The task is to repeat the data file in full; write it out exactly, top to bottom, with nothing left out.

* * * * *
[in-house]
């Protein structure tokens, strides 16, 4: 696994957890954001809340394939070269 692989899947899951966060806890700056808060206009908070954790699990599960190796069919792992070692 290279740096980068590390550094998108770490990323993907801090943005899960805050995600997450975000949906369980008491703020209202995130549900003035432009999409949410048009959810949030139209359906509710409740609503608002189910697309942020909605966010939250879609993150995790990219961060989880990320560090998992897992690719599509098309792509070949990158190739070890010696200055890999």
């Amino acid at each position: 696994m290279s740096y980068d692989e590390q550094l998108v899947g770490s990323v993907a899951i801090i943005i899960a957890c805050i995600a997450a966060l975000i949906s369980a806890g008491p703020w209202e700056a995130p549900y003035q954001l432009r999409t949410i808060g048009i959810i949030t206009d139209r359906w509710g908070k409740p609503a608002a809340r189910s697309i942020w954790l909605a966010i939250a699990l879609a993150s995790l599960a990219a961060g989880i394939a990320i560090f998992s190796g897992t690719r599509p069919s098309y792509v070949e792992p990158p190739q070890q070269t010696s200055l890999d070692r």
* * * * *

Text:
[in-house]
């Protein structure tokens, strides 16, 4: 696994957890954001809340394939070269 692989899947899951966060806890700056808060206009908070954790699990599960190796069919792992070692 290279740096980068590390550094998108770490990323993907801090943005899960805050995600997450975000949906369980008491703020209202995130549900003035432009999409949410048009959810949030139209359906509710409740609503608002189910697309942020909605966010939250879609993150995790990219961060989880990320560090998992897992690719599509098309792509070949990158190739070890010696200055890999």
């Amino acid at each position: 696994m290279s740096y980068d692989e590390q550094l998108v899947g770490s990323v993907a899951i801090i943005i899960a957890c805050i995600a997450a966060l975000i949906s369980a806890g008491p703020w209202e700056a995130p549900y003035q954001l432009r999409t949410i808060g048009i959810i949030t206009d139209r359906w509710g908070k409740p609503a608002a809340r189910s697309i942020w954790l909605a966010i939250a699990l879609a993150s995790l599960a990219a961060g989880i394939a990320i560090f998992s190796g897992t690719r599509p069919s098309y792509v070949e792992p990158p190739q070890q070269t010696s200055l890999d070692r």